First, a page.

That Idea Is Old And Stale
He correctly notes a few interesting things:
New ideas," "bold visions," "detailed solutions" and "courageous policies" almost never originate with politicians, especially politicians in the middle of election campaigns. Political consultants, with a few honorable exceptions, don't do "vision" either.
It's pretty easy to point out that Reagan in 1980 and Gingrich in 1994 were the last two who really showed "vision" during an election. Dionne does point out that Reagan's vision was more of a rehash of William F. Buckley and other's writings, but moved to a much wider audience.
He then gets into the "big idea" the left needs to sell, the common good; unfortunately, it's going to be a tougher idea to sell than it was 30 or 40 years ago. Part of the reason for that can be traced to Bill Clinton and welfare reform, the rest to Reagan's vision of "a hand up, not a hand out".
Unfortunately, for the left, both of those worked exactly as the right said they would. While the far left cried that millions would end up on the streets because of welfare reform, instead there are millions of new homeowners and workers, less people living in poverty and the masses that were going to flood the streets never materialized.
Other than the farthest left end of the spectrum American's have come to realize that a "common good welfare state" ends up a failure, on all levels. It allows a permanent underclass to fester and not attempt to move up, and ends up a drag on those who wish to move upward in society.
I pick on "Old Europe" a lot in my musings because nearly every idea of the "progessive left" is rooted in something they do over there; most of it endin up as an abject failure. The "common good" mantra of Europe has left Germany, France, Italy and Spain as shells of their old selves, supporting an ever growing dole, as jobs vanish to "New Europe", where upward mobility, and personal accomplishment are still rewarded.
The idea of tough labor laws that make it impossible to get rid of poor workers has given France it's huge unemployment rates. The "common good" idea of regulated drug prices has destroyed the European pharmaceutical industry, which now produces about 20% of the worlds new drugs, down from 66% twenty years ago.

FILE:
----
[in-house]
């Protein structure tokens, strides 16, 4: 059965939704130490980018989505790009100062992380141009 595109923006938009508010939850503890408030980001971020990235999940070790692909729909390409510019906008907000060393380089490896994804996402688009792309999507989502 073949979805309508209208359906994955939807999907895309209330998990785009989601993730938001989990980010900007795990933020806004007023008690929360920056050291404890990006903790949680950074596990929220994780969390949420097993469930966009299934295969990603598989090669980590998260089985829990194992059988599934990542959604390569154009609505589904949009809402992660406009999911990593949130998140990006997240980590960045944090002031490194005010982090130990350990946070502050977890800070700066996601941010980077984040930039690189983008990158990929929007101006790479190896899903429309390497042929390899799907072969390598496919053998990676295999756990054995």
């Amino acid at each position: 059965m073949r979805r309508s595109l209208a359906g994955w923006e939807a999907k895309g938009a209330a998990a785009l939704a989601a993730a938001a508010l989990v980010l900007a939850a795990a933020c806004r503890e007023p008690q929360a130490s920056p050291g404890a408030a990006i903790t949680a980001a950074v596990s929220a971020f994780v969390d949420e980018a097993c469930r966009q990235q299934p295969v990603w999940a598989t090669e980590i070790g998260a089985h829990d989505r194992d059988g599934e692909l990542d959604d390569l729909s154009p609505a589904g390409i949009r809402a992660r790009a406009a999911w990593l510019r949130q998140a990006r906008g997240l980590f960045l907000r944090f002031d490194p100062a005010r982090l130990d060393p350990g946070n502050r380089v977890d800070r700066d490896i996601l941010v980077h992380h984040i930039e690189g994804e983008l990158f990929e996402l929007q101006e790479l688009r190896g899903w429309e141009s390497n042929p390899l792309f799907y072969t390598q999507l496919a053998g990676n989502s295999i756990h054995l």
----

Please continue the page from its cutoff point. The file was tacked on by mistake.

Strict, protectionist measures in their economies has destroyed the chance of an EU Constitution, and huge government subsidies, that have helped a few businesses, have taxed others off the continent.
Does that mean there can't be tweaks to our system to make it better, and more accomodating, absolutely not. But at the same time those tweaks need to be rooted in fact and ideas that can actually work, not the fantasies that have proven to fail over and over again.
For instance, prescription drug prices are constantly lamented in the US, rightfully so. We are one of the few major countries left that allows profits in the pharmaceutical industry to offset R&D costs.
Instead of deciding, as Europe and Canada have, on an arbritrary price, based on other nations controlled prices, we need to take a different tack. Impose an export tariff on drug to countries that don't calculate their price to include the US wholesale cost. Use that money to cover the cost of the new Medicare prescription drug benefits, and help low income people pay for their prescriptions.
Along with that would have to be an agreement between the drug companies and the government to pass any additional profit from countries who do recalculate back to the consumer.
Europe has proven what capping prices does, it stifles innovation, and if we decide to take that road "for the common good", we'll watch our own drug companies leave the US for China, India, and other countries that understand that.
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